Bourbon Penn 13


by Amy Parker

It starts as a smudge on the bottom of your foot, a bright little smudge of nothing-special blue.

Damn, you think, and you almost mean it. I must have stepped in something. It’s sandal weather, and the sensible explanation is that your ratty little flip-flops didn’t guard your feet as well as sensible shoes would. The sensible reaction is annoyance, and concern about what you’ll track on the bathroom floor.

But you can’t stay entirely sensible looking at the blue. There’s something about it, the intensity of the color, the richness, the strength. You think “royal blue” and “ultramarine”, although you don’t know color words. It feels royal. It feels powerful. It feels grand. And the toeprint marks it leaves as you stroll down the hall are not, whatever you may tell yourself, a horrible mess. They’re the best thing that’s happened to a hallway since you were a kid and drew dinosaurs on the wall.

You wash though, grumbling a bit, just for show. You’ve put so much into learning how to be a sensible adult, you’re not about to give in at the first blue smudge. The blue is strangely dry and powdery, but when you run the water over it, it doesn’t wash off. It turns into a tempting pasty stuff and you feel a strange urge to smear it on the tiled wall. Then it dissolves in the water, spreading like ink, and you think it’s starting to go. But you rub and you scrub, and underneath there’s just more blue.

You put your rattiest slippers on and decide to deal with it in the morning.

• • •

The blue won’t go though, and won’t be dealt with, either. It doesn’t fade and it doesn’t wash; it just spreads its crumbly smudginess along wider patches of your big toe. You wear close-toed shoes to work in hot weather, and consider a doctor’s appointment, but somehow you never get around to it. Procrastination, you tell yourself. Too busy. Too worried it might be something bad.

But that isn’t it at all.

• • •

You first notice it on your fingers when you’re out lunching with Izzy, Stacy, and Cat. Stacy’s being dull today, rambling on about her fancy new boyfriend and his fancy new car. But you’ve blown off the most recent spa day, not wanting to explain why half your foot looks like it’s covered in blue eyeshadow, so now you have to sit and nod along if you’re going to keep up your Proper Adult Social Life with Proper Adult Friends.

“Look at the mess you’re making, Sarah!” Izzy exclaims. “What have you got on your hands?”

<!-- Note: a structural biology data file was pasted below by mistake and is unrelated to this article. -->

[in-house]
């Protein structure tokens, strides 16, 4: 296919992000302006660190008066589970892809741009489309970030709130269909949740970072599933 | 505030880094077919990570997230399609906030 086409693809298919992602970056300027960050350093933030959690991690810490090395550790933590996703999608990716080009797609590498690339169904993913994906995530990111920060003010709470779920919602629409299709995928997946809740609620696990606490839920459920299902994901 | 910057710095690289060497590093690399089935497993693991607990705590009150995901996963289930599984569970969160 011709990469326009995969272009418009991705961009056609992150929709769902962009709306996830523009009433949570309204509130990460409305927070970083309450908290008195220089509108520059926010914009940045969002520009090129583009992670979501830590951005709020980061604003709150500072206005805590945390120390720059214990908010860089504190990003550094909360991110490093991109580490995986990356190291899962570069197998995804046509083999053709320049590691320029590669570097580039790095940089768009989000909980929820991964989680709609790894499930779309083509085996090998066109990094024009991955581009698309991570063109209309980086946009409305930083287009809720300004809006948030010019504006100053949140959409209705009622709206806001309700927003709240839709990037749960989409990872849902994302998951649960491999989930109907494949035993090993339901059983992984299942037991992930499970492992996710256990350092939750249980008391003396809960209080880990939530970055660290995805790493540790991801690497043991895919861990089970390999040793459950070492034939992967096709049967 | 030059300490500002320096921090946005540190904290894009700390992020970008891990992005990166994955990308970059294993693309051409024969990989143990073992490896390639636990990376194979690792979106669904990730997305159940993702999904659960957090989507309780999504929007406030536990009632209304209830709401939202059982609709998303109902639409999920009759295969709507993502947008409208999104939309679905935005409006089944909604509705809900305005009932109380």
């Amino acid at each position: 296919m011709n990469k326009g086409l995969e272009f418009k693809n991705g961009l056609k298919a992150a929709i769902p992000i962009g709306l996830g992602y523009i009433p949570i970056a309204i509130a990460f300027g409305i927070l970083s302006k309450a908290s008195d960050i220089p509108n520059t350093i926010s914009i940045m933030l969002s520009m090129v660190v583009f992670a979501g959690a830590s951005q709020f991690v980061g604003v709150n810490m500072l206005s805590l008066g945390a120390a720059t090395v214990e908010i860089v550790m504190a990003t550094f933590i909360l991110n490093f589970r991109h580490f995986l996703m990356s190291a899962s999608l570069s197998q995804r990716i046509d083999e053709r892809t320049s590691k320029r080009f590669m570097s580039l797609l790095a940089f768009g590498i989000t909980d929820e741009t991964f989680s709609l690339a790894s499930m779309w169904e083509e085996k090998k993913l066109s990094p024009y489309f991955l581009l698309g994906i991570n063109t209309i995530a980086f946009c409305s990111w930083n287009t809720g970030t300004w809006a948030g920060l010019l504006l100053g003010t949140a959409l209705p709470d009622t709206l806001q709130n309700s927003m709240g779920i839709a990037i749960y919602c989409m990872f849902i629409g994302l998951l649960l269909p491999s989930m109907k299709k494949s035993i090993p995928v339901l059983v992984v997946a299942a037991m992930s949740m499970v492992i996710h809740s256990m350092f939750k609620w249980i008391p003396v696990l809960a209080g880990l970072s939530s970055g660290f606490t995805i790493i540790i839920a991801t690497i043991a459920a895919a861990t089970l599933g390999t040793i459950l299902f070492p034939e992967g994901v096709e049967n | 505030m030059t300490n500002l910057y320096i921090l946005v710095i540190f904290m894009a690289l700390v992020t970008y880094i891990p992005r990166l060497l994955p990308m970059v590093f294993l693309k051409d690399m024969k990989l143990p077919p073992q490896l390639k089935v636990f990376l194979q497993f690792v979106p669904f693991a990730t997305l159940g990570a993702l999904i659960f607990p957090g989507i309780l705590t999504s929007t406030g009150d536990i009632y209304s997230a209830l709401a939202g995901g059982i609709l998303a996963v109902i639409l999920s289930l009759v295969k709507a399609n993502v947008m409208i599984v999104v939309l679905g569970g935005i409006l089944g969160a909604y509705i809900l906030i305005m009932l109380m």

You look down, and there it is, smudging up the napkin, blue.

“Here.” Izzy holds her hand out. “Let me deal with it.” She pulls out one of her ubiquitous baby wipes. You’re not sure if it’s the baby or if she’s always been like this, but Izzy holds the firm belief that she’s everyone’s mother, and fully entitled to go after you with a wipe, a comb, or a spitty tissue if you’re not put together enough for her liking. “What is this stuff? It’s getting everywhere.”

“Paint,” you say. “It’s from an art class.” That’s not quite a Proper Adult Explanation, but it’s close.

“An art class?” Stacy asks.

Cat smiles. “That’s nice.”

“I don’t know,” says Stacy. “That sort of thing always seems so sad. I mean, the people who are going to make it as painters have been studying for years by now. At this point, the best you’ll ever be is second-rate. Why bother?”

“Stacy, don’t be a bitch.” Izzy doesn’t look up from her determined effort to wipe your finger clean. “I can’t believe this stuff. How much is there?”

“It’s very concentrated pigment,” you say. “A little bit goes a long way, and I put my finger right in the jar.” Paint comes in jars, right? You hope that’s true.

Izzy wipes a bit more, then passes you a fresh wipe. “Here. Wrap this around your finger. It’ll at least keep it off the tablecloth.”

You wind it around like you’re bandaging a cut.

“I think it’s great that you’ve found a creative outlet,” says Izzy. “Even if it is a messy one.”

Cat glances down and taps her fingers on the tablecloth. “I’ve been thinking of taking guitar lessons,” she says.

You stifle a relieved sigh as everyone moves on.

• • •

The blue gets on your work blouse, and you wrap it with a bit of tissue, grumbling mentally as you awkwardly fasten your one remaining clean bra.